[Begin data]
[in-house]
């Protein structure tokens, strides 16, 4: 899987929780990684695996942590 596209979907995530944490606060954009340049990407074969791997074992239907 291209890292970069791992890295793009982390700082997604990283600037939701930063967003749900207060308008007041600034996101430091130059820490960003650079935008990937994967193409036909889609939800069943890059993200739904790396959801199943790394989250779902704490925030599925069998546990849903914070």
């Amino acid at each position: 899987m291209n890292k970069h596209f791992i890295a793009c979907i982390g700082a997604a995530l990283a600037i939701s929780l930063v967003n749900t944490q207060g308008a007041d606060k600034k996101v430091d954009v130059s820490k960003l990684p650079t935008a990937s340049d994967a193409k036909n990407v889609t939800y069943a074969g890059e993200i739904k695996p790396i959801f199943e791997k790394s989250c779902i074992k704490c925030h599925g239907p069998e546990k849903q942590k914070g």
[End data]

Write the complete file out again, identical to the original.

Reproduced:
[in-house]
């Protein structure tokens, strides 16, 4: 899987929780990684695996942590 596209979907995530944490606060954009340049990407074969791997074992239907 291209890292970069791992890295793009982390700082997604990283600037939701930063967003749900207060308008007041600034996101430091130059820490960003650079935008990937994967193409036909889609939800069943890059993200739904790396959801199943790394989250779902704490925030599925069998546990849903914070």
């Amino acid at each position: 899987m291209n890292k970069h596209f791992i890295a793009c979907i982390g700082a997604a995530l990283a600037i939701s929780l930063v967003n749900t944490q207060g308008a007041d606060k600034k996101v430091d954009v130059s820490k960003l990684p650079t935008a990937s340049d994967a193409k036909n990407v889609t939800y069943a074969g890059e993200i739904k695996p790396i959801f199943e791997k790394s989250c779902i074992k704490c925030h599925g239907p069998e546990k849903q942590k914070g």